As the city debated slow-growth Measure S, developer Century West Partners refused to buy land that would need special exemptions to build, fearful the two-year moratorium on such projects would pass.
“We are going to answer the phone,” said Kevin Farrell, the chief operating officer of Century West, which has built about 1,000 housing units in Los Angeles over the last four years.
But Farrell and other developers said they aren’t taking the vote as a mandate to go on an acquisition and building spree. Instead, they said voters simply rejected an “extreme” measure amid a housing shortage — but one that exposed deep resentment among Los Angeles residents.
“It reminds us to step carefully,” Farrell said.
Going forward, he and others said they’d more carefully scrutinize potential deals to ensure the community and the local City Council member is on board, especially for developments that need council approval.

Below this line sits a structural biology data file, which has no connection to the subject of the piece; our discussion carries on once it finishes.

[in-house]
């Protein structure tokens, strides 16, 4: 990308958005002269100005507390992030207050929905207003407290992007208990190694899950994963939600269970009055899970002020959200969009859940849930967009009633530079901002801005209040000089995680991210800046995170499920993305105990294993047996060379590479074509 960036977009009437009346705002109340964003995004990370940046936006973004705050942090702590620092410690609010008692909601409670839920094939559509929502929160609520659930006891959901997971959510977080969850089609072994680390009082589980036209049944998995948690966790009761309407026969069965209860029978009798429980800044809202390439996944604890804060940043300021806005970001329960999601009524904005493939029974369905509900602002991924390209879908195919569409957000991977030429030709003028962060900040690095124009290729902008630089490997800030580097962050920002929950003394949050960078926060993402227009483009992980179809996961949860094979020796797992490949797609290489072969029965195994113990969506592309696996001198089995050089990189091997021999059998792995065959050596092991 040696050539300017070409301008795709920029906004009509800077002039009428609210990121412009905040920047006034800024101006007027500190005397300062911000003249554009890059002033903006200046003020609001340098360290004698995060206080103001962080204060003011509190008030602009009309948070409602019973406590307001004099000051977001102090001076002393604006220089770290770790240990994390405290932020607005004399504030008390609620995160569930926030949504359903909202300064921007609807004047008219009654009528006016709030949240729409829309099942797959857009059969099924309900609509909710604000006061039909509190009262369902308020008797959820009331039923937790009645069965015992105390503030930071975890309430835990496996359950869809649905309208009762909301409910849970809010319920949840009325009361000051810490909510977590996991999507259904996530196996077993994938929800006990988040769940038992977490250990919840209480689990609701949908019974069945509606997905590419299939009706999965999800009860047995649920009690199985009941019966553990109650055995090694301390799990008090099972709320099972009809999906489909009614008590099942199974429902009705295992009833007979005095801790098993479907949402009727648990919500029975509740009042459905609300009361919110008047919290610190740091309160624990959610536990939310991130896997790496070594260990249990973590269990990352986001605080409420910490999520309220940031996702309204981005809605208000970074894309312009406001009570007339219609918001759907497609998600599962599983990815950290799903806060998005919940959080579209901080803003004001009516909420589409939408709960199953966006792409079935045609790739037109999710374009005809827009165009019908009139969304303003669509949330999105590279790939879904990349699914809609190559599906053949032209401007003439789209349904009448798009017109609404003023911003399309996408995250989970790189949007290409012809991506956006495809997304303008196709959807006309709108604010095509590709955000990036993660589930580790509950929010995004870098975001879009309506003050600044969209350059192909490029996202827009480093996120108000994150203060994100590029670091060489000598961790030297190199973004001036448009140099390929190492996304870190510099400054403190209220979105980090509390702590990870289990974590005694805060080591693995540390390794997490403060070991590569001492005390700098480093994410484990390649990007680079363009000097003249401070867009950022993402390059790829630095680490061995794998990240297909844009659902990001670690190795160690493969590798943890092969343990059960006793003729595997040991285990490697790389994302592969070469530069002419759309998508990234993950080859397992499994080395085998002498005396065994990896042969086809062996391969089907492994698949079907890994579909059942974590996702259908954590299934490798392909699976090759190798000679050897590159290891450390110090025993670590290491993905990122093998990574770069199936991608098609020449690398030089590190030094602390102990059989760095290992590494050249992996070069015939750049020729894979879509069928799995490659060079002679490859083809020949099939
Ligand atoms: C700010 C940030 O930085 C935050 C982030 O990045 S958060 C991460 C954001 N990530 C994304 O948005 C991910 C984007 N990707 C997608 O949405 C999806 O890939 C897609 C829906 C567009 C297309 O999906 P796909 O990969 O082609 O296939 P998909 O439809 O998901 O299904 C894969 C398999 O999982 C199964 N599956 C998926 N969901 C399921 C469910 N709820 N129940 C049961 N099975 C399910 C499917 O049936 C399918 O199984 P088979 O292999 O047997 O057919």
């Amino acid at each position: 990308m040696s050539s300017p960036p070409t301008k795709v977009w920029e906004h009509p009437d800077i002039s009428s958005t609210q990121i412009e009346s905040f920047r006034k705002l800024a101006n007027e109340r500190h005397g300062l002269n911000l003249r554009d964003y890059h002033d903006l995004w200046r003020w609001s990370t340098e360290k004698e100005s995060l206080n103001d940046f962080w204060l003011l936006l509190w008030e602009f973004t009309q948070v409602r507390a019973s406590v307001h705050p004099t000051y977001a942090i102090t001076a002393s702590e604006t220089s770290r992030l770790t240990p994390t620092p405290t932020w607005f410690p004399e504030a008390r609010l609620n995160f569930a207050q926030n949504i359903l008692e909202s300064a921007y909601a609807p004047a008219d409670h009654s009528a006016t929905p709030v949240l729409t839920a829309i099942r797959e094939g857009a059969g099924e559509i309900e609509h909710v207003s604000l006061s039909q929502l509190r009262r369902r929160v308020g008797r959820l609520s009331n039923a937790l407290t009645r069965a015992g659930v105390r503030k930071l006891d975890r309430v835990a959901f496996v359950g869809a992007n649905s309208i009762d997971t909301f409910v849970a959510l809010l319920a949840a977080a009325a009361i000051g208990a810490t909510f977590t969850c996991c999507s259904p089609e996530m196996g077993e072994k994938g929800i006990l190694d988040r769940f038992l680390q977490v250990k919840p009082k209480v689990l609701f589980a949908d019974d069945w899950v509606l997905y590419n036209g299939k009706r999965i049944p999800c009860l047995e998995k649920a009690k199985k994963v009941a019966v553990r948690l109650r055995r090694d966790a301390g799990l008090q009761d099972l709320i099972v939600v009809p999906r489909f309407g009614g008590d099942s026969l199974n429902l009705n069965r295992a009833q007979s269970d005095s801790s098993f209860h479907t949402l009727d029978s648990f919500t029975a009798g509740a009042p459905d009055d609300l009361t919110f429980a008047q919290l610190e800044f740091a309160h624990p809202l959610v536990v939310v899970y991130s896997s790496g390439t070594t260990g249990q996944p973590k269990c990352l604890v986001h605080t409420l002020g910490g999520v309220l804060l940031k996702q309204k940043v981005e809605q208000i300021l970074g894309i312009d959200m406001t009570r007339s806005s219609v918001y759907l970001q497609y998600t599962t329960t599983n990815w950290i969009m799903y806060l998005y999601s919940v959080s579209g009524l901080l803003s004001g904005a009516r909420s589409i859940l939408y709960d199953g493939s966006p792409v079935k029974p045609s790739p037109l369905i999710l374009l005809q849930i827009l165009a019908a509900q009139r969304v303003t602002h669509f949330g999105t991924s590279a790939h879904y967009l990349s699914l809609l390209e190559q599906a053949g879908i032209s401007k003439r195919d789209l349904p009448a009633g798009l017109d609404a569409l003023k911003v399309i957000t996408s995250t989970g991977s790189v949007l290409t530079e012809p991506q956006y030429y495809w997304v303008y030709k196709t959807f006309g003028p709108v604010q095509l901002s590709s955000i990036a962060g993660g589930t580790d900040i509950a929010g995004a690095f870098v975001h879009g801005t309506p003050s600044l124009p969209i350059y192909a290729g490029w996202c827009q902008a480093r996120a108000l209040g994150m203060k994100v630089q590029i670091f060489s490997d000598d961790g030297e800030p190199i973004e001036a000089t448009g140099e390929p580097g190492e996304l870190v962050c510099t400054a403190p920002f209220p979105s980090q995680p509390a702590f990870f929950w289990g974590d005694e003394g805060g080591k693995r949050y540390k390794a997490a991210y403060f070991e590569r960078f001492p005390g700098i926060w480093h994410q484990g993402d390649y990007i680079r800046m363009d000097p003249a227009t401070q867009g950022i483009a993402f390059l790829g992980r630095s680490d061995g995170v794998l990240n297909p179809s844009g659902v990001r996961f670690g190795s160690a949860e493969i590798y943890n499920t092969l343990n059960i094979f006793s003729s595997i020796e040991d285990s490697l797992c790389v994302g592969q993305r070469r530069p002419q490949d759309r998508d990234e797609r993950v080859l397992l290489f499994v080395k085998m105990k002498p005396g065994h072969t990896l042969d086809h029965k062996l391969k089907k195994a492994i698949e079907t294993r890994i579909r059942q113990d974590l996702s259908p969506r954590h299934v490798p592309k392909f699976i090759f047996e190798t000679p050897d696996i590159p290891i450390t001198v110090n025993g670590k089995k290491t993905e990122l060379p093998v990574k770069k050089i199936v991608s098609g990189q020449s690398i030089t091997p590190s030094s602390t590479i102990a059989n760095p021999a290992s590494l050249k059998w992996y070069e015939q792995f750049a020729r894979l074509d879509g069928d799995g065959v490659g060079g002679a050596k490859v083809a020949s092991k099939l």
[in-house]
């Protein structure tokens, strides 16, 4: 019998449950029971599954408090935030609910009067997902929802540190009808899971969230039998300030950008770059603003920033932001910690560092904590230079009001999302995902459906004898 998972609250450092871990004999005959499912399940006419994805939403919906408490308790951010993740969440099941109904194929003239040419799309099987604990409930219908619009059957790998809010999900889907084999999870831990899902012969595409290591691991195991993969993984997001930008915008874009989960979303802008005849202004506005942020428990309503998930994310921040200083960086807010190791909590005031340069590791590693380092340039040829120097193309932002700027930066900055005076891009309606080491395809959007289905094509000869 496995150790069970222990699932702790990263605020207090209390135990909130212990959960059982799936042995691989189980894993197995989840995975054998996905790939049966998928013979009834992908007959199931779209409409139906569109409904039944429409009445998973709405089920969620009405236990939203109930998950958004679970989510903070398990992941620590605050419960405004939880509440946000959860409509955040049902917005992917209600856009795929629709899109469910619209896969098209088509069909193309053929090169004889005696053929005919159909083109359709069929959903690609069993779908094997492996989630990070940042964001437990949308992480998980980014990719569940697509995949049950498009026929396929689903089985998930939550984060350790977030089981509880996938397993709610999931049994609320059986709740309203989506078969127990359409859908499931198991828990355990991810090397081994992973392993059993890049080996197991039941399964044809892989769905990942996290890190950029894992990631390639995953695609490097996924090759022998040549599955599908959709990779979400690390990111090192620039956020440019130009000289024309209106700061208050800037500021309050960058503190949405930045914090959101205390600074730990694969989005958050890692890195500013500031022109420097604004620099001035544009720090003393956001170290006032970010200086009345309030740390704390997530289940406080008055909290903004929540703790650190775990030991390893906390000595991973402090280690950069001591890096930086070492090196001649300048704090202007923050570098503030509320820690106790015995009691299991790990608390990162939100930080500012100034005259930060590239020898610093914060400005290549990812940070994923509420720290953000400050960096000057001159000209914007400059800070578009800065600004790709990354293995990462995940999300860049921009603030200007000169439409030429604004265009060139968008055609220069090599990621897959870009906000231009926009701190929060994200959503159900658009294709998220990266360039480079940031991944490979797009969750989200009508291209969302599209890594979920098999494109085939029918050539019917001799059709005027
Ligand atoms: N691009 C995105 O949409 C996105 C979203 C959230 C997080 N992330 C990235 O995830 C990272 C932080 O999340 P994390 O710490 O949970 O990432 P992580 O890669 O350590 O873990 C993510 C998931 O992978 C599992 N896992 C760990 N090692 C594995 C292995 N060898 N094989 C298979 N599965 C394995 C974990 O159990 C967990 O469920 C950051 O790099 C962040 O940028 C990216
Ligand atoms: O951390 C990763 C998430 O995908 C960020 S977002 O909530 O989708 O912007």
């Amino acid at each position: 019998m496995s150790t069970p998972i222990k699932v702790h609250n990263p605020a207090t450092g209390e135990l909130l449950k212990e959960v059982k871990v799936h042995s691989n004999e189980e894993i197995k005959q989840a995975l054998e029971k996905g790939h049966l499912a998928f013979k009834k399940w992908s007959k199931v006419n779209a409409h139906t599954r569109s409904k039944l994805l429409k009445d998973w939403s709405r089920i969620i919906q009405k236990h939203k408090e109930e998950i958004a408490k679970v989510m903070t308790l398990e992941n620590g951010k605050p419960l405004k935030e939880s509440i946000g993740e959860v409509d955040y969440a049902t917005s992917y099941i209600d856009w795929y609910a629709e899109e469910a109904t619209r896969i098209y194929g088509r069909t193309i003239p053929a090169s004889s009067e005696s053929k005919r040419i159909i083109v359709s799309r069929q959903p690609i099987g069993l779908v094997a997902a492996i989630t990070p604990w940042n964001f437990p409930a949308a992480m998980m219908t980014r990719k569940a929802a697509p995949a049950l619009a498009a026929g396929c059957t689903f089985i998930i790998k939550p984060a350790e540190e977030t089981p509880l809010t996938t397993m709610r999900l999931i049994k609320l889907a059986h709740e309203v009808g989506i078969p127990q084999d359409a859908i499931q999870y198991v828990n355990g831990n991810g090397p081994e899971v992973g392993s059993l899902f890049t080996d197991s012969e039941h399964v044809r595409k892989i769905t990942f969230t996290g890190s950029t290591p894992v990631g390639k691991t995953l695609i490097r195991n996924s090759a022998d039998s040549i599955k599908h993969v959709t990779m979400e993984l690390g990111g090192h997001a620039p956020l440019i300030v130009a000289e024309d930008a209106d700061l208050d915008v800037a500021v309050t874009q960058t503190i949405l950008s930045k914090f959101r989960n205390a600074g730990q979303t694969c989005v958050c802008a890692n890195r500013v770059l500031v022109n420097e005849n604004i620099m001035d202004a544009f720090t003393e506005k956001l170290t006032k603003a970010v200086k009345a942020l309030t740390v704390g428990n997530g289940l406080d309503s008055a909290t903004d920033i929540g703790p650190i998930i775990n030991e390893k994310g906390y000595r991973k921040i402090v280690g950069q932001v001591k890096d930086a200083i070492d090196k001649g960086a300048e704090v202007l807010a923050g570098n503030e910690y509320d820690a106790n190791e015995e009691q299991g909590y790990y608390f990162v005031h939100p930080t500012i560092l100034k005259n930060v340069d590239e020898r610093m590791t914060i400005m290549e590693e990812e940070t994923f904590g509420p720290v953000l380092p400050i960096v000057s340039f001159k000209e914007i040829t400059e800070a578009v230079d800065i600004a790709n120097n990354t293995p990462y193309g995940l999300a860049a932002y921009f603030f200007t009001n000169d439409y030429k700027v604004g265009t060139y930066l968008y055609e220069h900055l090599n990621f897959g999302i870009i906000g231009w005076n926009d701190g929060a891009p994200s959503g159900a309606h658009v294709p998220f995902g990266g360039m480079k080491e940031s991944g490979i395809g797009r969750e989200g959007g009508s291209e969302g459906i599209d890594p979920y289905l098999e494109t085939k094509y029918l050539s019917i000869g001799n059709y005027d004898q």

“In part, that’s because council members themselves are likely to look closer after an uproar from some of their constituents,” said Bob Champion, a Los Angeles developer currently asking for a zoning change to build a large mixed-use complex in Hollywood that would require the demolition of rent-controlled apartments.
Champion said he agreed before the Measure S vote to allow existing tenants the option to live at his new project at Yucca Street and Argyle Avenue at their current rents. He also said that while the project is being built, he would pay the difference between tenants’ current rent and the rent at whatever temporary place they find in the area.